# Maximum flow using Ford-Fulkerson and DFS

This question is about the time complexity of the Ford-Fulkerson maximum flow algorithm when using DFS to find augmenting paths.

There is a well-known example showing that using DFS one can need a linear number of iterations in the maximum flow, see for instance the Wikipedia page linked to above.

However, I'm not really convinced by this example: a standard DFS implementation would not exhibit the behaviour of alternating between B and C as first node of the path (using the vertex names from the Wikipedia page).

So, let us impose the very natural condition that whenever the DFS visits a node $u$, it always examines the neighbors of $u$ in the same order. Are there still examples for which FF with DFS uses a large number of iterations?

As a variant, suppose that we have the additional property that the different orderings of neighbors are consistent with some arbitrary but fixed global ordering of the vertices. Does that make a difference?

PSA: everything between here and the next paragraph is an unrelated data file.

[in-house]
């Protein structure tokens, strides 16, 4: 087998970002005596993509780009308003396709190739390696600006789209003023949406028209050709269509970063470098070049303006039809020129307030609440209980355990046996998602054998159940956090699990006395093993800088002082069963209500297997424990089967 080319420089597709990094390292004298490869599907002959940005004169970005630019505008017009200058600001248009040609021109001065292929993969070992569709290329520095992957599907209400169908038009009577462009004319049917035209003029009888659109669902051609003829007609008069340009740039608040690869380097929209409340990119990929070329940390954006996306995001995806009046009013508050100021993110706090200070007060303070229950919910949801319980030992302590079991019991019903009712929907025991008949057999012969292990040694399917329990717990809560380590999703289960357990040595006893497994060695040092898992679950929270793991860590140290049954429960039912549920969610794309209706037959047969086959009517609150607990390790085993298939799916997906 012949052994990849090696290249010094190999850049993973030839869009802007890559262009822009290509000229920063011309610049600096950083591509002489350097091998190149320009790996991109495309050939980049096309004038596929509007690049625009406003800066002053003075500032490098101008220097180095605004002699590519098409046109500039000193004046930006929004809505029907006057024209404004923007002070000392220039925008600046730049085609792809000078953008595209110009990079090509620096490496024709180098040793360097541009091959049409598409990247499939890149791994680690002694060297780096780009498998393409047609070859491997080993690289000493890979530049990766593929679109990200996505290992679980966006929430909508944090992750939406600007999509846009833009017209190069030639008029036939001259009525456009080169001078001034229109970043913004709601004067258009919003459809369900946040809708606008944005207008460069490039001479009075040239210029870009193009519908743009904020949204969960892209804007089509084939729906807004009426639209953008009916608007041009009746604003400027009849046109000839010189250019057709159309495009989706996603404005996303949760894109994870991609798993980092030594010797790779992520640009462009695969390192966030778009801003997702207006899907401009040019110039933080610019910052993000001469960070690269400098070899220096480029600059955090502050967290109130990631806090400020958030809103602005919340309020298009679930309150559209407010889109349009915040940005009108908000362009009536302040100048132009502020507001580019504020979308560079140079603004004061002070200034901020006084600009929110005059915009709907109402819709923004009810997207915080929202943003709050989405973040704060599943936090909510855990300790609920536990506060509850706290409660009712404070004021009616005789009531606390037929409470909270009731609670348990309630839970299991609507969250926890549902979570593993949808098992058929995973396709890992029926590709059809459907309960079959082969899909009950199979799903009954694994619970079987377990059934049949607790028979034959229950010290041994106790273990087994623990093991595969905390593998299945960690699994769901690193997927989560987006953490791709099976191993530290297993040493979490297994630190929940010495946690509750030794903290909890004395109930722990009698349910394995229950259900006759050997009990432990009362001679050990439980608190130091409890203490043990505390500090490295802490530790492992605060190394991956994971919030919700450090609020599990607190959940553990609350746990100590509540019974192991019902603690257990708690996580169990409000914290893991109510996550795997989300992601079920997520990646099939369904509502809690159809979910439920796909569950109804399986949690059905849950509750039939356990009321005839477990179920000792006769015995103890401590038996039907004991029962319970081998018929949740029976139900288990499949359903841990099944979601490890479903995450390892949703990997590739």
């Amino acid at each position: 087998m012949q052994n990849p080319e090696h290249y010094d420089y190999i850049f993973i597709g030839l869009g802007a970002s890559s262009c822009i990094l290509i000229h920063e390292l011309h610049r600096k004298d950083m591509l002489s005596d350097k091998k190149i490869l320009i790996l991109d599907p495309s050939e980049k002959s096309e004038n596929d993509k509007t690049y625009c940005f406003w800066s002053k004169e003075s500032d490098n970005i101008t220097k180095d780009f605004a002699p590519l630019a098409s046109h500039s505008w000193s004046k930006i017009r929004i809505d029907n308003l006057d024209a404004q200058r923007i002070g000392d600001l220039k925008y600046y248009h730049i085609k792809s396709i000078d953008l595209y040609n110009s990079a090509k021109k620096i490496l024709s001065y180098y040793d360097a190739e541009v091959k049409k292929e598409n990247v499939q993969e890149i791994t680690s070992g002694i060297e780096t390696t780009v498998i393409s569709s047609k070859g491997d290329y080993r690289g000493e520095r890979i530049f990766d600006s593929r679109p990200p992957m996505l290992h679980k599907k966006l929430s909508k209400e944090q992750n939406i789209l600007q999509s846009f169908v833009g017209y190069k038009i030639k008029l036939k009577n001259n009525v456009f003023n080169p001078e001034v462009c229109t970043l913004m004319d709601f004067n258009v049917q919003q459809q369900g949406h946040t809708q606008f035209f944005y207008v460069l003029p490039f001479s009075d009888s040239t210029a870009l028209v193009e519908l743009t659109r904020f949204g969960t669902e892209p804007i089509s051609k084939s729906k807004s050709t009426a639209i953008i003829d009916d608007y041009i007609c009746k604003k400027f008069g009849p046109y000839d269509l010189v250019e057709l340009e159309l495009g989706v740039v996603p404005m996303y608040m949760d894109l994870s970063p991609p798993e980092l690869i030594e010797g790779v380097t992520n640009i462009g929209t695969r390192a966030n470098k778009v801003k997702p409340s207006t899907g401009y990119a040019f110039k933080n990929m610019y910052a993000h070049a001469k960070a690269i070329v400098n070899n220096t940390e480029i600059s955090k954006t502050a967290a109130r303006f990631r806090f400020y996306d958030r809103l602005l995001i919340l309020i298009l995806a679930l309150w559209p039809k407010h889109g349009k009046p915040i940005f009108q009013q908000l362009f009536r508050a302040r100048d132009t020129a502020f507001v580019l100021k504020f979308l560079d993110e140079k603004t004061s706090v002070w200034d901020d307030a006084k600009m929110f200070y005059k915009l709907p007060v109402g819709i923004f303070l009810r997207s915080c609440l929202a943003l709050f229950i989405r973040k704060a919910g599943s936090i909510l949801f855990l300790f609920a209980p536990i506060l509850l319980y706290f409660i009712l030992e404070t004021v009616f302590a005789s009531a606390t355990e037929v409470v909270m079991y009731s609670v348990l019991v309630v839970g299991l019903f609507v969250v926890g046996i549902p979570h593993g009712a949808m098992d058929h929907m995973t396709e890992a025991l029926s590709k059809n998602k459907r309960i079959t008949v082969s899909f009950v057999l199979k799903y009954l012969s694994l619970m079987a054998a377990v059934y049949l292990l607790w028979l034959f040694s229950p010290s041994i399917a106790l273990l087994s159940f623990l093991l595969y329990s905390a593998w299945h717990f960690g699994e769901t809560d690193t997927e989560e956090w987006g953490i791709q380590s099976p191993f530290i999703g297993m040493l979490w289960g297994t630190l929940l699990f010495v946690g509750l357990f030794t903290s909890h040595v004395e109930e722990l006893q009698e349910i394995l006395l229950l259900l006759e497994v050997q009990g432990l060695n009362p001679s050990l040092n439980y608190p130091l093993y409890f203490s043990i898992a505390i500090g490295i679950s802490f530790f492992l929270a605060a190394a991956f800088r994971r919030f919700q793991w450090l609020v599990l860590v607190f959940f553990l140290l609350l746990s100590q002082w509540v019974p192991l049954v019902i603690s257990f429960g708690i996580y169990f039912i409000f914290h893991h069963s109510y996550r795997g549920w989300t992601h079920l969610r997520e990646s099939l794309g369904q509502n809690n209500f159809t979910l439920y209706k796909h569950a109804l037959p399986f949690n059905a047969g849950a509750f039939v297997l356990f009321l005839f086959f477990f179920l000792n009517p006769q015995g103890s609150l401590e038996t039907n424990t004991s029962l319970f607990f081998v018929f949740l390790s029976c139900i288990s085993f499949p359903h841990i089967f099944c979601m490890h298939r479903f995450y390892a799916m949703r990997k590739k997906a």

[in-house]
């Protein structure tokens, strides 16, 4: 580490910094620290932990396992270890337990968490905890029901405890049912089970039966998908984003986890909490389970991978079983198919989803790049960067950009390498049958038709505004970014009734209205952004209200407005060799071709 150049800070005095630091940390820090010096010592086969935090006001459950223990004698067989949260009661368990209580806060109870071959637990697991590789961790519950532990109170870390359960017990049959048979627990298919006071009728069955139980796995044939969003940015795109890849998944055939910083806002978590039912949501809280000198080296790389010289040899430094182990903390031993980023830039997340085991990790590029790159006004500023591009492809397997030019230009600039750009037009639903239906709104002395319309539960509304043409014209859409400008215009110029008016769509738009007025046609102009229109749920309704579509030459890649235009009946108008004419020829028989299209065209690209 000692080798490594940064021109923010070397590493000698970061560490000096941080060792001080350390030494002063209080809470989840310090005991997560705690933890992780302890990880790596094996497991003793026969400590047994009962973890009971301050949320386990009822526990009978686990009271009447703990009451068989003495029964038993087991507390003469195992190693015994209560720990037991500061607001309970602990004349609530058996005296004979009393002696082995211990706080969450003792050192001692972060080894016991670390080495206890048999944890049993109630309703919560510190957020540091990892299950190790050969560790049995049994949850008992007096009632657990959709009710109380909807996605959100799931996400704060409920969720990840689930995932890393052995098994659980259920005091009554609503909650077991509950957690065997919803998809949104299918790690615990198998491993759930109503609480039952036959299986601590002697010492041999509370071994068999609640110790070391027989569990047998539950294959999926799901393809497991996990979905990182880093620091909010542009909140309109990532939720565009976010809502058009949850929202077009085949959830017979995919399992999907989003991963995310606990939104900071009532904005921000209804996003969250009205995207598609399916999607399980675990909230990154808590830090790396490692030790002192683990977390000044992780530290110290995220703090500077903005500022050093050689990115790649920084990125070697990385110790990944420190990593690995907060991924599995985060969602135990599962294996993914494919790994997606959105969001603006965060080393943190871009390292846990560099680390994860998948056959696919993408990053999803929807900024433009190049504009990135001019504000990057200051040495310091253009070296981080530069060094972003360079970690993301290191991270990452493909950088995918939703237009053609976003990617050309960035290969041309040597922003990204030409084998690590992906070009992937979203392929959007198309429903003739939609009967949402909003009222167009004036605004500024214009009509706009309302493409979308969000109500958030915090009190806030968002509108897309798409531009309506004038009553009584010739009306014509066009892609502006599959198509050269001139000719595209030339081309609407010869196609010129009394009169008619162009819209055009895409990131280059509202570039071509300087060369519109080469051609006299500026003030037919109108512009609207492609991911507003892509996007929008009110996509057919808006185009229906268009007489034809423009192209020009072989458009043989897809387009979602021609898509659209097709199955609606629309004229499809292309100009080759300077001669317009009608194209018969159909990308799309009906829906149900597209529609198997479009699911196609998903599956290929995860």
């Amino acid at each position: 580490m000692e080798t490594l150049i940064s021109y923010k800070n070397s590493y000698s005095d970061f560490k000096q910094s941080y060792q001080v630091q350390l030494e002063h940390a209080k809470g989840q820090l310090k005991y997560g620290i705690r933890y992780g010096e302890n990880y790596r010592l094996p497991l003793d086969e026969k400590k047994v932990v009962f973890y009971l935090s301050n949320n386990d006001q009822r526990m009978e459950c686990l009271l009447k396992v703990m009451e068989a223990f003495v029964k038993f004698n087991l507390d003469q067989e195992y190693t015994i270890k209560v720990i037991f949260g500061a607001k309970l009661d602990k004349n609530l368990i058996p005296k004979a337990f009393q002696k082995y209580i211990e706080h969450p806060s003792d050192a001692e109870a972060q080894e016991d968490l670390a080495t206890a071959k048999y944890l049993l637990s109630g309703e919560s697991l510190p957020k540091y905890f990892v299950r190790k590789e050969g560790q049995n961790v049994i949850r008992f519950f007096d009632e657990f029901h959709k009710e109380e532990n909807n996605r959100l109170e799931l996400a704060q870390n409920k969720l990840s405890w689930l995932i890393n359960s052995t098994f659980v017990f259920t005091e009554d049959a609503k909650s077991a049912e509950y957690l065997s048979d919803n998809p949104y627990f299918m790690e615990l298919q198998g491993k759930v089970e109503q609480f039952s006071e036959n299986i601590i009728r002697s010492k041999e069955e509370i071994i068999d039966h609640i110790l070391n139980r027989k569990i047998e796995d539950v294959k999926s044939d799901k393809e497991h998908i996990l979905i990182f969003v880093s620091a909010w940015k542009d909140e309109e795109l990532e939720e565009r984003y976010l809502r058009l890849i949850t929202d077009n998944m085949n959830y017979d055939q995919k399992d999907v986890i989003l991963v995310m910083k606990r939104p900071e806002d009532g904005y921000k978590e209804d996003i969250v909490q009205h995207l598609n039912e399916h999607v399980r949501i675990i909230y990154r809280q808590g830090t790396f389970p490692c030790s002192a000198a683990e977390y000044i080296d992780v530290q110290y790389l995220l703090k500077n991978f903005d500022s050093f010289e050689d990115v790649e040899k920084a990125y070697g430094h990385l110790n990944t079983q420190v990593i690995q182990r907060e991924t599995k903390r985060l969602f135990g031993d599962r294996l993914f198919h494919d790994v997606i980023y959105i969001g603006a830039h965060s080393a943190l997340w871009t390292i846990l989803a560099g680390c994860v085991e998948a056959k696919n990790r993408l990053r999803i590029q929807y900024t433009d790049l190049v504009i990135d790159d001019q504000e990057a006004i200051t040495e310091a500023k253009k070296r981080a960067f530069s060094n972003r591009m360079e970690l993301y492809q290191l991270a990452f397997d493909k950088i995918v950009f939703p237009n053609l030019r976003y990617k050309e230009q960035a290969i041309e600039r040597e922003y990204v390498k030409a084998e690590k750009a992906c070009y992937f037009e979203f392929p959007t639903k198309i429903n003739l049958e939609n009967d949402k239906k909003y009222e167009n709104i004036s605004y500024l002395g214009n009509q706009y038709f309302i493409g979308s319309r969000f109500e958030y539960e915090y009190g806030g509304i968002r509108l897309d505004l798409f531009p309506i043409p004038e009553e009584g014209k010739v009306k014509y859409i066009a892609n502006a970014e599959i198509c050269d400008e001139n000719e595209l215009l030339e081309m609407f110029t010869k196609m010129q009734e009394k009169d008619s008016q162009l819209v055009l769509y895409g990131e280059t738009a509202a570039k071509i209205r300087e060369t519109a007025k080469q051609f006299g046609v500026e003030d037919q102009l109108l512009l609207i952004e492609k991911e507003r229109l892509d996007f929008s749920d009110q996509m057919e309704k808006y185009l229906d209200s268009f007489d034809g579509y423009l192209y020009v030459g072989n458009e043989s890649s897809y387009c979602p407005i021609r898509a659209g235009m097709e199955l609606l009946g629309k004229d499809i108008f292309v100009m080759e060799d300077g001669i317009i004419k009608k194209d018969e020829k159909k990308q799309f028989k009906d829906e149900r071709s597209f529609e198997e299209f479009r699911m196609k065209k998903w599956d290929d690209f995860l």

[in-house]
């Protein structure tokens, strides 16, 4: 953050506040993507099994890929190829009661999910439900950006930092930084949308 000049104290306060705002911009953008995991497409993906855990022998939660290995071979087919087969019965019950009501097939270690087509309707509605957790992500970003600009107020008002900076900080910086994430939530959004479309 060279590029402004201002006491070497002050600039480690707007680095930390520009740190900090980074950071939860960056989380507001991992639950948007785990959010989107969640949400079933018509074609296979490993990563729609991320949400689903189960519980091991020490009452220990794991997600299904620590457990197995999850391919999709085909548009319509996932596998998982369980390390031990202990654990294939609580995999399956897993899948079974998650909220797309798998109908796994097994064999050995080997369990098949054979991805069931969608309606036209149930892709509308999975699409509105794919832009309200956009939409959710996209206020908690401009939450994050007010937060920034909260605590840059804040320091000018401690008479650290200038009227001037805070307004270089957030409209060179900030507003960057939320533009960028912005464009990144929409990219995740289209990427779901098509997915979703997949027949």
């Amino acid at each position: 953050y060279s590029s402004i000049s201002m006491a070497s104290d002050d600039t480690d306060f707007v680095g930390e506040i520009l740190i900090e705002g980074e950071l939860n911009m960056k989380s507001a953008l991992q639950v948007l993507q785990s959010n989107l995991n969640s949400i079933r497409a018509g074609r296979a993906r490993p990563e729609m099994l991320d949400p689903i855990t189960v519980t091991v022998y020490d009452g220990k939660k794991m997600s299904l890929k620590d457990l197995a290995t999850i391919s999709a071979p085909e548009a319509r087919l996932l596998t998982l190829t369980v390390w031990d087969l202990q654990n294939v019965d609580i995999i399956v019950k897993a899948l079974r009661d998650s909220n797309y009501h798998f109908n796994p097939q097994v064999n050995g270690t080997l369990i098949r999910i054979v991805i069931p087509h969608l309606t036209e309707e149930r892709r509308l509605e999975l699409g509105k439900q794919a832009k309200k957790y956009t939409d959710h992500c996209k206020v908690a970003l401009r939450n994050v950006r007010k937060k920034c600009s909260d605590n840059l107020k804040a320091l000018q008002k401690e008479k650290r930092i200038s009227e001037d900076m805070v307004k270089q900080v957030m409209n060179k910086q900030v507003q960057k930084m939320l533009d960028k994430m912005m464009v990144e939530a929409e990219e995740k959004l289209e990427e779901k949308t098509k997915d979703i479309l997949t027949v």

This seems to me like a pretty basic question; I apologize in advance if the answer is well-known but I am not an expert on flows and some googling did not turn up anything.

Edit: The answer turns out to be yes, there are still examples. See Figure 2 of this paper. In these examples FF with DFS take an exponential (in the number of vertices) number of iterations. It seems easy to prove that this is tight, i.e., that the number of iterations are always bounded by $2^{O(n)}$ (regardless of the values of the capacities).

• I have wondered about the same question. Feb 24 '11 at 1:45
• (1) Nice question. (2) I think that the bad-case example (like the one in Wikipedia) is usually introduced as a reason why some consideration about visiting order is necessary, not as a reason against using depth-first search. Feb 24 '11 at 14:57
• I don't think I can now teach FF without an answer to this question. Nice !! Feb 24 '11 at 16:52
• Isn't finding the maximum flow in a minimal number of iterations NP-Complete? Feb 24 '11 at 19:20